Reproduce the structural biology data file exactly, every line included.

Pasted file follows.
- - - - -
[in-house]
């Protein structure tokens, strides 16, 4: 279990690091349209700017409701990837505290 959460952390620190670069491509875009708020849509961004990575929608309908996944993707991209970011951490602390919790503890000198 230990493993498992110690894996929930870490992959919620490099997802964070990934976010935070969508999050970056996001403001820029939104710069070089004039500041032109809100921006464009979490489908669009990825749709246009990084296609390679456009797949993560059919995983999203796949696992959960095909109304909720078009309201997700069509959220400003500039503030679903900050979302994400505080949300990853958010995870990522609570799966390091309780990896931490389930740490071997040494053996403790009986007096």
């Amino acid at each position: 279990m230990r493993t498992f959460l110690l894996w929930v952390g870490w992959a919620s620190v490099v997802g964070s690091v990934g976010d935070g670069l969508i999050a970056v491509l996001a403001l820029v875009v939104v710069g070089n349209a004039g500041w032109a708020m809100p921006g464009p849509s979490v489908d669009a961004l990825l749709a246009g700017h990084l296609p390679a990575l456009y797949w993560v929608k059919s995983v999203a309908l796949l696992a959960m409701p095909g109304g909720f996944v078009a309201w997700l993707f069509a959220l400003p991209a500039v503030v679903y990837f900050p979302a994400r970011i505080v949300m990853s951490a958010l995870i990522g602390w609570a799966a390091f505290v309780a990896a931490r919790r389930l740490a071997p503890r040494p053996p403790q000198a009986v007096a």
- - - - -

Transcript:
[in-house]
């Protein structure tokens, strides 16, 4: 279990690091349209700017409701990837505290 959460952390620190670069491509875009708020849509961004990575929608309908996944993707991209970011951490602390919790503890000198 230990493993498992110690894996929930870490992959919620490099997802964070990934976010935070969508999050970056996001403001820029939104710069070089004039500041032109809100921006464009979490489908669009990825749709246009990084296609390679456009797949993560059919995983999203796949696992959960095909109304909720078009309201997700069509959220400003500039503030679903900050979302994400505080949300990853958010995870990522609570799966390091309780990896931490389930740490071997040494053996403790009986007096």
């Amino acid at each position: 279990m230990r493993t498992f959460l110690l894996w929930v952390g870490w992959a919620s620190v490099v997802g964070s690091v990934g976010d935070g670069l969508i999050a970056v491509l996001a403001l820029v875009v939104v710069g070089n349209a004039g500041w032109a708020m809100p921006g464009p849509s979490v489908d669009a961004l990825l749709a246009g700017h990084l296609p390679a990575l456009y797949w993560v929608k059919s995983v999203a309908l796949l696992a959960m409701p095909g109304g909720f996944v078009a309201w997700l993707f069509a959220l400003p991209a500039v503030v679903y990837f900050p979302a994400r970011i505080v949300m990853s951490a958010l995870i990522g602390w609570a799966a390091f505290v309780a990896a931490r919790r389930l740490a071997p503890r040494p053996p403790q000198a009986v007096a």